I’m most of the way through Alan Wake now (at least, I think I am–it’s not supposed to be very long) and so far I’m enjoying it. It’s very different than the Japanese horror games that make up the bulk of this site, and it’s a very nice change of pace. I’ll write more about Alan Wake when I finish it, but for now I want to talk about one specific problem that the game has. This isn’t by any means specific to Alan Wake, but since that’s what I’m playing right now, I’m going to use it as the basis for this post.
Alan Wake, like many other games, rewards the player for exploring areas off the beaten path. Specifically, if you look around a bit, you can find items and certain collectables (coffee thermoses, presumably to keep the protagonist “A. Wake”, and manuscript pages, which add texture and context to the game’s events, and often give you hints about upcoming encounters). The coffee thermoses are not really valuable–they probably lead to some achievements or something, but have no other in-game use. The manuscript pages, on the other hand, are totally key to the experience. It’s the manuscript that fills in the story, keeps the player interested, and prevents the game from devolving into one gun battle in a dark forest after another. This kind of game hangs its game play on its story and context (another “interestingness” example), and regardless of the quality of the story, the detail provided by the manuscripts equates to a much more interesting game. Those manuscript pages are high value, and I find myself going out of my way to find them.
But therein lies the problem. Wake is constantly in a hurry. He never has any time, and the events occurring around him are always just a few inches away from taking his life. It’s a little hard to believe that he’d stop in an old barn and ransack the place for five minutes to try to find a mysterious glowing page or coffee thermos. And yet, to collect these items, that’s exactly what you have to do: rather than playing the character, you have to treat the game like a system, try to second-guess the level designers, and always avoid the main path to the next checkpoint. Wake will say, “I had to get there as quickly as possible,” and the game will present you with a straight shot to “there,” but instead of just running down that strip like we would expect this character to do, Wake (per your command) spends his time running around the edges of the area, trying to jump over boxes and stuff, and generally acting drunk. Eventually he makes it there, but not until every square foot of the navigable space is covered.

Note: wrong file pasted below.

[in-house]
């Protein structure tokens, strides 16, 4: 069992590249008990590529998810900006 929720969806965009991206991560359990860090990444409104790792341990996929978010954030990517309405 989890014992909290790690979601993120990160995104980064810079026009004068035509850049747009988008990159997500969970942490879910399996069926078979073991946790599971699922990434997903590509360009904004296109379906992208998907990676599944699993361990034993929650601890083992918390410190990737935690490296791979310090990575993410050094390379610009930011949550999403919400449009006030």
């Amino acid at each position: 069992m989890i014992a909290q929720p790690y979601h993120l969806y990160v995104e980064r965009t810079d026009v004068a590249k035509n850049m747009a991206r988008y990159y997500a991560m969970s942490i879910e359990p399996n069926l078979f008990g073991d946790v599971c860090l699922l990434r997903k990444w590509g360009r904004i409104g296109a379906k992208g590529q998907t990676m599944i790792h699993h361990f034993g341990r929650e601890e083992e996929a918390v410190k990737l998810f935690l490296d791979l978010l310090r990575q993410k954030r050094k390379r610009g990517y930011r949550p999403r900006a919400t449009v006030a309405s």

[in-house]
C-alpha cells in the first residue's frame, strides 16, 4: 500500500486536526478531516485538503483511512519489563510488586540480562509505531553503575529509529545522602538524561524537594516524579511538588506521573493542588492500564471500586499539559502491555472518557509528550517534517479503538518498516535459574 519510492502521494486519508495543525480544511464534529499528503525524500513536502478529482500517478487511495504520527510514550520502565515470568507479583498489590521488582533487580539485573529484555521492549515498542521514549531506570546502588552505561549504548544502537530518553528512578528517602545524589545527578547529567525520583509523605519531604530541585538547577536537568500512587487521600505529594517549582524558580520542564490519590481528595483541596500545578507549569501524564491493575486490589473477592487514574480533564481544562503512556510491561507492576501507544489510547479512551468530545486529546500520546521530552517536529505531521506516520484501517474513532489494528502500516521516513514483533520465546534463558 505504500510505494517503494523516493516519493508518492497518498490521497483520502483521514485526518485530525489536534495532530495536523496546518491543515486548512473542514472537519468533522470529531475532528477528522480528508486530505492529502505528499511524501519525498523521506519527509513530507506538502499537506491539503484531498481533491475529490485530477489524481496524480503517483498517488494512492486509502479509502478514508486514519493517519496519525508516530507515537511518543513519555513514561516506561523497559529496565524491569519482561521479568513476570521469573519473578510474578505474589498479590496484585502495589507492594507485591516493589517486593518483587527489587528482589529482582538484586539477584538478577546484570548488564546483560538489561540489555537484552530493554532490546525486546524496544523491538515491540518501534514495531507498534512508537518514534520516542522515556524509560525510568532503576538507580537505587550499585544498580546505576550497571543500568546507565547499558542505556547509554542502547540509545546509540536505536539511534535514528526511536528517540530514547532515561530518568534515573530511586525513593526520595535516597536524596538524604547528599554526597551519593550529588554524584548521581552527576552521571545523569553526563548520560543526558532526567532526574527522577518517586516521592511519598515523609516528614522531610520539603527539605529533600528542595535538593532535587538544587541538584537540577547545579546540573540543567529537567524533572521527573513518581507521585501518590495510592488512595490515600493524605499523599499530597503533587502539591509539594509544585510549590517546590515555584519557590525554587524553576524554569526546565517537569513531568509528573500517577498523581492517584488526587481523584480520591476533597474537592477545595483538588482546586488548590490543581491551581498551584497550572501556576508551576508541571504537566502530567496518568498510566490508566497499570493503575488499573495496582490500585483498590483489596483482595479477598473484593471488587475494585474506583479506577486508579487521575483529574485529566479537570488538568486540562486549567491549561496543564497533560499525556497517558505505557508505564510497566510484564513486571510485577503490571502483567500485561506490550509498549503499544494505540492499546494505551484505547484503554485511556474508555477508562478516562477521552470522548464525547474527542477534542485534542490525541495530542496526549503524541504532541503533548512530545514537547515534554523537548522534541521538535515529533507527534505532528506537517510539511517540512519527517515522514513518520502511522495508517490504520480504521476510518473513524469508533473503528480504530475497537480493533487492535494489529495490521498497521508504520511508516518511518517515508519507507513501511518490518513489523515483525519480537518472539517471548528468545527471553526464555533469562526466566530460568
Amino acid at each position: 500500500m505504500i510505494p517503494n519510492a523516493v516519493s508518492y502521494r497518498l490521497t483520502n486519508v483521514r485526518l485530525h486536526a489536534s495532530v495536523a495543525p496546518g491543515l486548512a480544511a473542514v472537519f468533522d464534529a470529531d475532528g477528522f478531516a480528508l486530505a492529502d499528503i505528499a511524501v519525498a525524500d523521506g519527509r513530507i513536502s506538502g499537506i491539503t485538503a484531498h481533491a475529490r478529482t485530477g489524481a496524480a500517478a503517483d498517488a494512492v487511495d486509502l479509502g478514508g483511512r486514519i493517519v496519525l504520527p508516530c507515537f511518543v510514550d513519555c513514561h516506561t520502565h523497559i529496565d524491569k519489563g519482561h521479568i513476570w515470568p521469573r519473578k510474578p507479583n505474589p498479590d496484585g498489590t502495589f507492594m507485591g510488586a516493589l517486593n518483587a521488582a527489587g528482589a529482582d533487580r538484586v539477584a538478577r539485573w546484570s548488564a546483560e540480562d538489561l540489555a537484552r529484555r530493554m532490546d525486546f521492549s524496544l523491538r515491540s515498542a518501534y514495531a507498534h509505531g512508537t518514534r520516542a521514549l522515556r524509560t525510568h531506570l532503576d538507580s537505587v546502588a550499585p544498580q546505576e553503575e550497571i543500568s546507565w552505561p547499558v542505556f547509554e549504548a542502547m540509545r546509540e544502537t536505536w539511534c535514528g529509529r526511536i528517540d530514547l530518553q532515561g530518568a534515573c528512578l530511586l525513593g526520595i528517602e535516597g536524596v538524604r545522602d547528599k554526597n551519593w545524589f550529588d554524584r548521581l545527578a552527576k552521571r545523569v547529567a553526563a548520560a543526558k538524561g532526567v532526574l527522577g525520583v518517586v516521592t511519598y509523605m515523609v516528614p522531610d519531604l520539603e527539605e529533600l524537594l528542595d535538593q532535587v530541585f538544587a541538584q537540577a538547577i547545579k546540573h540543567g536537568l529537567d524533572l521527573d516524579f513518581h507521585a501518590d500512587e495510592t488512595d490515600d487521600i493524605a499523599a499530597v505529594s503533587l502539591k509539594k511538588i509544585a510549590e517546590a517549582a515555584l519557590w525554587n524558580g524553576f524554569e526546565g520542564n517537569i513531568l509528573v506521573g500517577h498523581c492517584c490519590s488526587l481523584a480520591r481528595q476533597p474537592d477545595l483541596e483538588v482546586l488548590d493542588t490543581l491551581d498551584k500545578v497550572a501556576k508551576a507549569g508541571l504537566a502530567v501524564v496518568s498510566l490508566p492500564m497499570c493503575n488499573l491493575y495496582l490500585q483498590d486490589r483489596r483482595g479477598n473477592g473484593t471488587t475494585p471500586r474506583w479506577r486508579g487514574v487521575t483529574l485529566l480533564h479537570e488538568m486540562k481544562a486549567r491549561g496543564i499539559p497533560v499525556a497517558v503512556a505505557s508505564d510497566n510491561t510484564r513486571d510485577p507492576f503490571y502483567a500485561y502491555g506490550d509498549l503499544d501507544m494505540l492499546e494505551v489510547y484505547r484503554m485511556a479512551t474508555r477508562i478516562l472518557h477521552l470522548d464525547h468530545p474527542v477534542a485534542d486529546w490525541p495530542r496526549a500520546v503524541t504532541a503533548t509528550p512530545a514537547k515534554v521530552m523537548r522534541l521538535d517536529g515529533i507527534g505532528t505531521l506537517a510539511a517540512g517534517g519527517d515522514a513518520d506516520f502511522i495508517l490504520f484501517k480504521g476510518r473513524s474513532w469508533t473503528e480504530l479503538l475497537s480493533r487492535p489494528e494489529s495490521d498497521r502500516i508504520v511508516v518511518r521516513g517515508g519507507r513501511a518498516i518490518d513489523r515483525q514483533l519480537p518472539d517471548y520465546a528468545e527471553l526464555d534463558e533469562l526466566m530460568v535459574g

Manuscript pages are intended to deepen the story context and give meaning to the game play sections, but instead they cheapen the experience; though their content is interesting, the work you need to do to find them is so out of character that it destroys a lot of the work the pages themselves are trying to do. Wake doesn’t just get in the car and drive to the destination, he stops every 10 feet to get out and look around for no reason. The game ceases to be about Wake’s search for his missing wife, or the darkness that seems to plague him at every turn, and starts turning into a min-max problem where we need to figure out where the most likely hiding spots for extra items are and then traverse there.
And in Alan Wake’s case, this is particularly detrimental because the game suggests that Wake’s actions are pre-determined, and that his will is not free. So now we’re supposed to believe that some guiding force wanted him to run around in circles like a maniac? It doesn’t fit.
This is a common problem in this kind of game, but I think that in Wake’s case, the game play and story, though inter-dependent on each other, are also in conflict. That kind of sucks, because the game play is pretty good and I like the story too. Both are now slightly reduced in quality because they don’t mesh as well as they should.